Will the Senate vote to convict Trump?

Watch Jon Lieber, who leads Eurasia Group's coverage of political and policy developments in Washington, lend perspective to this week's historic impeachment proceedings.

Impeachment. President Trump became the first president ever to be impeached twice this week. And the question on everybody's mind is will he be convicted in the Senate? And I think the answer right now is we just don't know. I'd probably bet against it. There was a really strong Republican vote against impeaching him in the House, with only 10 of the over 100 Republicans breaking with the President and voting to impeach him. And the question now is in the Senate, is there more support for a conviction? Senate Majority Leader McConnell has indicated he's at least open to it and wants to hear some of the facts. And I expect you're going to hear a lot of other Republicans make the same statement, at least until the trial begins.


What are the reasons they wouldn't impeach? Well, Senator Tom Cotton from Arkansas has argued that you can't impeach a president after he's already left office. And the trial would of course start after he leaves office. This probably isn't true because it's a question that would probably be up to the Senate to decide. The Supreme Court is usually loath to weigh in on issues of internal matters for the legislative branch, a co-equal branch of government. So, it's the Senate's decision. If they want to impeach a president after he leaves office, they can. Lindsey Graham from South Carolina has argued that this would be a bad precedent to set and could lead to some absurd examples, like impeaching George Washington years after he died. That's probably a slippery slope that you don't have to worry about too much, but it's an argument Republicans might make.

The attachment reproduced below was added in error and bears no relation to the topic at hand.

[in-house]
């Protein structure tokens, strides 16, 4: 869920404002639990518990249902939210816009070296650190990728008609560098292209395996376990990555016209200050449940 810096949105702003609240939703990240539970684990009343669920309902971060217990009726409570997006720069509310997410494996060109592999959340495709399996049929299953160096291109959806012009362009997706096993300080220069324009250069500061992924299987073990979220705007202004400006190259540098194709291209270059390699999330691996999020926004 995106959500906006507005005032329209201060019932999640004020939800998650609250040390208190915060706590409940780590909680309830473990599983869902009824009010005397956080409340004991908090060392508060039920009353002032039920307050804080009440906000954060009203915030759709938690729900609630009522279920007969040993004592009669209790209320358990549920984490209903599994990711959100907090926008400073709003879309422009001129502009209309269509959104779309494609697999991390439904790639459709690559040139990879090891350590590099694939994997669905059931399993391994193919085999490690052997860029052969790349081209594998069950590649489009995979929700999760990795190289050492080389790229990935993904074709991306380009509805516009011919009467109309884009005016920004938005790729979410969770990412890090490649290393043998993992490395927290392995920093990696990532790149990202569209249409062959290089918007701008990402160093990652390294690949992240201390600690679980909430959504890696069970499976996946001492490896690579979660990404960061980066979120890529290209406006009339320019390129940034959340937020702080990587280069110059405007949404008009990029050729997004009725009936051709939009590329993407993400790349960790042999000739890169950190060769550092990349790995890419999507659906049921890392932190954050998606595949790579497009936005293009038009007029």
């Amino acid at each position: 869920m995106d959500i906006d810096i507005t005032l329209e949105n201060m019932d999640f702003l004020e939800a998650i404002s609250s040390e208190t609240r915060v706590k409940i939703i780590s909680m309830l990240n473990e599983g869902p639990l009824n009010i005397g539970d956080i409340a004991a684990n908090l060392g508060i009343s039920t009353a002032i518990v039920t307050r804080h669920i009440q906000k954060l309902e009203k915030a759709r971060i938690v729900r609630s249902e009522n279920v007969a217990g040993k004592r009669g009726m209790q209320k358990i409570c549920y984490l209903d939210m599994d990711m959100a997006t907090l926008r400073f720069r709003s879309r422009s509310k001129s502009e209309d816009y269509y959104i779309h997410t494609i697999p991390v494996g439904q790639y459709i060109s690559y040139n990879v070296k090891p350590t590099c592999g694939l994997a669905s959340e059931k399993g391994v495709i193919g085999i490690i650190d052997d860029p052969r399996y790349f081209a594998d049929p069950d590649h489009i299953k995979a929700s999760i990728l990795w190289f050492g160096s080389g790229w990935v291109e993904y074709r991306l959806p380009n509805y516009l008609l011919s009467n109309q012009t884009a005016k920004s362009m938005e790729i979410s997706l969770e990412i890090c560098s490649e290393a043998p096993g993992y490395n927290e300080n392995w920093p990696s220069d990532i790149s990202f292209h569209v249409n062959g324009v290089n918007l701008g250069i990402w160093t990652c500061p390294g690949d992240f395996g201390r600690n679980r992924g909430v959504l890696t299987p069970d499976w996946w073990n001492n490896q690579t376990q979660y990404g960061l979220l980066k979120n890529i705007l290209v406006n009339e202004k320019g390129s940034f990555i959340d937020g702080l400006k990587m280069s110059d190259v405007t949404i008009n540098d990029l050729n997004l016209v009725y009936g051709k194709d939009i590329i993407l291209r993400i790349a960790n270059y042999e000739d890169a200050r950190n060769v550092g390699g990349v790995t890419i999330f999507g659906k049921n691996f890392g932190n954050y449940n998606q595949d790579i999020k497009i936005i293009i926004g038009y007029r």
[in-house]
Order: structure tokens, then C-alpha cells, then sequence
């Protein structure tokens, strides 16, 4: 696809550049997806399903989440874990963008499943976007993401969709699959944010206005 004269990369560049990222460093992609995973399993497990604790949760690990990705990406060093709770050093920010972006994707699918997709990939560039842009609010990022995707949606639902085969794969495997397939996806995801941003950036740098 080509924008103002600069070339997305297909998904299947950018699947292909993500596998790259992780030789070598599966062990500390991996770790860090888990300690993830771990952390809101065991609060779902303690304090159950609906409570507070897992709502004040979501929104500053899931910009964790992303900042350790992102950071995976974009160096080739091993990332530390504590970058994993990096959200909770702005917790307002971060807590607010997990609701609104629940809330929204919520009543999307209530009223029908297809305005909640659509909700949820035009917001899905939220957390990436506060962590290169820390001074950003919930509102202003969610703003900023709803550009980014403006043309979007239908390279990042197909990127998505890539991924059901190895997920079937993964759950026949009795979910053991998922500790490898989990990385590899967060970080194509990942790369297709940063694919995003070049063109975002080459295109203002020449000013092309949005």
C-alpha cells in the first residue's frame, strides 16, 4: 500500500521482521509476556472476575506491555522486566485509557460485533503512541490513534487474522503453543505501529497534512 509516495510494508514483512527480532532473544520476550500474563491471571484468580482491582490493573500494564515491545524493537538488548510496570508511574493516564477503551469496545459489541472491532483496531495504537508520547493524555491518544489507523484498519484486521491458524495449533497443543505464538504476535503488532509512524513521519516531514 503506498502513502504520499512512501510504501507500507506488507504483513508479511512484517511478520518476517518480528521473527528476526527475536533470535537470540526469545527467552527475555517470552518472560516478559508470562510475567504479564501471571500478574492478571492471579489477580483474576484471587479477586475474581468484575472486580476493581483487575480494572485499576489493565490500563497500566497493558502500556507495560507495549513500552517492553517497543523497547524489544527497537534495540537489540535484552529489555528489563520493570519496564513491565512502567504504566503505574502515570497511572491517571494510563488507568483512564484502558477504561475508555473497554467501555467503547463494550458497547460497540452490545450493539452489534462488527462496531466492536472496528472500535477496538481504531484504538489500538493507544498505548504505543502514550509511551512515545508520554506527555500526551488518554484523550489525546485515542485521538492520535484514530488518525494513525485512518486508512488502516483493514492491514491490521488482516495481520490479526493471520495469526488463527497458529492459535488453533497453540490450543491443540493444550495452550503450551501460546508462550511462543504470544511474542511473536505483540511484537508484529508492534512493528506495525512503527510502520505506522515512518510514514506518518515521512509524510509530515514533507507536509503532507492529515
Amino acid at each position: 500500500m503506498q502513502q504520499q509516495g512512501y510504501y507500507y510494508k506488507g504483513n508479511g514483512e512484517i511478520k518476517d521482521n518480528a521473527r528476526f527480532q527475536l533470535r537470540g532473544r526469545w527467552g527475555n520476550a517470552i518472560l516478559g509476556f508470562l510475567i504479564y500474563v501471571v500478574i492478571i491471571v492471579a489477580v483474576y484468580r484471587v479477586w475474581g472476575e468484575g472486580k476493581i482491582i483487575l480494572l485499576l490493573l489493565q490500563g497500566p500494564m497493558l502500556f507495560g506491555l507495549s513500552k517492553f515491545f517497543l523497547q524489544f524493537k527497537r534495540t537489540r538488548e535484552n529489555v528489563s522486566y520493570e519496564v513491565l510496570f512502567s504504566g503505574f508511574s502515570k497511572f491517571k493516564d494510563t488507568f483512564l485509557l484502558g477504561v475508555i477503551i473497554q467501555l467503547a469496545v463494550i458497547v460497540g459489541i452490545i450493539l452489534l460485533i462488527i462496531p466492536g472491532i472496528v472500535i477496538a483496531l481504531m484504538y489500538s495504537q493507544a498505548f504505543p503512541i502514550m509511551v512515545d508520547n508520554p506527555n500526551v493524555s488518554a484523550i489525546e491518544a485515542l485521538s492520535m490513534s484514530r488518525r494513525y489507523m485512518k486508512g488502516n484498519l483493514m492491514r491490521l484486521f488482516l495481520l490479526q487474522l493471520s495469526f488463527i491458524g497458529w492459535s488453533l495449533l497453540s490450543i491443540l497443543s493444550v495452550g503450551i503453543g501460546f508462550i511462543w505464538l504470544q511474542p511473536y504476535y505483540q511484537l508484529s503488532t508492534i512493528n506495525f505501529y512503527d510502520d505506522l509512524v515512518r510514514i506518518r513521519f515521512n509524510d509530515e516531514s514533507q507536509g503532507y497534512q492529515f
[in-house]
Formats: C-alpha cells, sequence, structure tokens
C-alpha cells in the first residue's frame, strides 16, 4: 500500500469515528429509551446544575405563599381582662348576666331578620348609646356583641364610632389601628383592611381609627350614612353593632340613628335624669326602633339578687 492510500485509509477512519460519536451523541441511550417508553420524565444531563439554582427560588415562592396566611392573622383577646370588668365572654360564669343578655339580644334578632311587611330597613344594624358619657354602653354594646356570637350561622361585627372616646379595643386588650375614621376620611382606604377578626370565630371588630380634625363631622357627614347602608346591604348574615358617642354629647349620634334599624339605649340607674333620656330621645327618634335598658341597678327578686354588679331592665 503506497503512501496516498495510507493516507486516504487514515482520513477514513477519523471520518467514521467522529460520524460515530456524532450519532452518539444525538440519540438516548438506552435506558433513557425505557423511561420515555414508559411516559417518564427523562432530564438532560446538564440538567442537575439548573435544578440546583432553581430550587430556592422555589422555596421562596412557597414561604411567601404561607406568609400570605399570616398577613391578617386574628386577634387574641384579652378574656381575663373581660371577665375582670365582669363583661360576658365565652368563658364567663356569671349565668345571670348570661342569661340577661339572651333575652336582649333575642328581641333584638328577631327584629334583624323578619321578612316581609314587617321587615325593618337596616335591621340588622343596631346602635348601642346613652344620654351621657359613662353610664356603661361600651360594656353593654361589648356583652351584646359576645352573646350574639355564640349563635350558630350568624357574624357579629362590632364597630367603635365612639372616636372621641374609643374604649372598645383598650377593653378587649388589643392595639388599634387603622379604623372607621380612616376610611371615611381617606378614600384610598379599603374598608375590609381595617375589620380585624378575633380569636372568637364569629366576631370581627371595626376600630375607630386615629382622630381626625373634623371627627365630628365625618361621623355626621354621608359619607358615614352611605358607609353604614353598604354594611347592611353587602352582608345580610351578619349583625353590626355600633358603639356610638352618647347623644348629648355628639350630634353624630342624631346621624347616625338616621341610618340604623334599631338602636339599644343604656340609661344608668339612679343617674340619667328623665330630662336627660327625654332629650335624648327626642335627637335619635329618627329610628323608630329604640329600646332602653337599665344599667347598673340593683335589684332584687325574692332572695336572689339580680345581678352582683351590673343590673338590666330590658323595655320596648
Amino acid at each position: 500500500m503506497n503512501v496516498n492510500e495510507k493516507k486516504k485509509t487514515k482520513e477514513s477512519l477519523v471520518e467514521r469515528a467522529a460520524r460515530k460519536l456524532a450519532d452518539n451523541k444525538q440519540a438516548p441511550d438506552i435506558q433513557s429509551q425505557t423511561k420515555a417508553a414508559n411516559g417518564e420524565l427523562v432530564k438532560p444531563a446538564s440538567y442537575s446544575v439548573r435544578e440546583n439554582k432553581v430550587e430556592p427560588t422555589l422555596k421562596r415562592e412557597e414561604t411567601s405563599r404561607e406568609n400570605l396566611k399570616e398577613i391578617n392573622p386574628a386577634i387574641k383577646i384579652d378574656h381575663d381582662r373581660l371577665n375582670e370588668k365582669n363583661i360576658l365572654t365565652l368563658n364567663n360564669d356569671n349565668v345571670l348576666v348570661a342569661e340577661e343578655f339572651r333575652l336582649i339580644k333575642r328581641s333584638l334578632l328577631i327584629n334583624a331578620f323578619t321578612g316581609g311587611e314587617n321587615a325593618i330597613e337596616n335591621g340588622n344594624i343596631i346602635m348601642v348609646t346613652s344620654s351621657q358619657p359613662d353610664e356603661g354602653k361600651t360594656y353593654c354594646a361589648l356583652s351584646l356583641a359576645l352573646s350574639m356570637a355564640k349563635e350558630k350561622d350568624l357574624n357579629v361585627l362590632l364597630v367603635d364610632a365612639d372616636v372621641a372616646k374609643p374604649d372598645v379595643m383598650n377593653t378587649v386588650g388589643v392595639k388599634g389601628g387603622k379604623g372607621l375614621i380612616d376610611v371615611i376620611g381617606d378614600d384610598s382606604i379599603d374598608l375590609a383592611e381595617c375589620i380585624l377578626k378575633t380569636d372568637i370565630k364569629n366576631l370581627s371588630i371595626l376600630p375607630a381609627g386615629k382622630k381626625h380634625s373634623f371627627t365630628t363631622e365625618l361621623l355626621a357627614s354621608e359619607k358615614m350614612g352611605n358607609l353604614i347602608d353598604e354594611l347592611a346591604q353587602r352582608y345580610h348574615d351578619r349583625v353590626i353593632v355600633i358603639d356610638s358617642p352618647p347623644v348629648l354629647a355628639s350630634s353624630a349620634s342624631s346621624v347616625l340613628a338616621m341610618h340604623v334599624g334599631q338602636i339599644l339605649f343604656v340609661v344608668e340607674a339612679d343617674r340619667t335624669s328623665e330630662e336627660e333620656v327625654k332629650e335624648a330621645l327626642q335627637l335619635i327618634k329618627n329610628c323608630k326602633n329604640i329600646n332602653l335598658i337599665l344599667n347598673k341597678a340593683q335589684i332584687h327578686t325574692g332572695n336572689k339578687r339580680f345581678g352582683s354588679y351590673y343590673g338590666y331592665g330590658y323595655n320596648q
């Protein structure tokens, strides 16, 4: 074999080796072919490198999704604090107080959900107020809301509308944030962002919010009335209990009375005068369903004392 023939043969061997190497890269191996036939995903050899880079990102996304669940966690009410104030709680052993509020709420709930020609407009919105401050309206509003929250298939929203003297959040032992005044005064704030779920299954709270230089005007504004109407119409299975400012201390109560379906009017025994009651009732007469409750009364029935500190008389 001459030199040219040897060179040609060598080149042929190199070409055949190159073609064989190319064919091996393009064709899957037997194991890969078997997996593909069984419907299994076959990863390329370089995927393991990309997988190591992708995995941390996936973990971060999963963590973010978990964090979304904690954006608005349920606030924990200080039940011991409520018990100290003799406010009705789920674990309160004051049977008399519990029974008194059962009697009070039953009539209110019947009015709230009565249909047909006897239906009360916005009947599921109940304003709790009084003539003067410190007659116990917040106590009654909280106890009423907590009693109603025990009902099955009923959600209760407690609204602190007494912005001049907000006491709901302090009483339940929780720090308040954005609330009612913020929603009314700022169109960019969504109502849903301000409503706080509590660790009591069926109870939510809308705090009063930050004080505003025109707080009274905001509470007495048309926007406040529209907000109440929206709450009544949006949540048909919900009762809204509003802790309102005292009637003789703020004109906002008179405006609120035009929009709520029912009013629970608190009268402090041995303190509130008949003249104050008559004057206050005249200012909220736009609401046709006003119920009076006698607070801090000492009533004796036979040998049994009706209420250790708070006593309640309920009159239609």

You're also going to hear some Republicans say that the President did something wrong, deserves to be censured, but shouldn't be impeached. This is something that some Republicans in the House side have said. Hasn't really caught on yet in the Senate but could be something that people turn to short of impeachment. I think you can easily see four to five votes already today being there to impeach the President among Republicans in the Senate, but you need 17. If McConnell goes, he probably brings along some other Republicans and that would get you closer to the threshold that you need. But there's a lot of facts that are still to come out. There will be a trial with fact finding in it. And the President's own behavior could dictate which way this goes. If he continues to indicate support for the riot in the coming weeks, if he continues to make controversial statements or make a problem of himself, he could get convicted.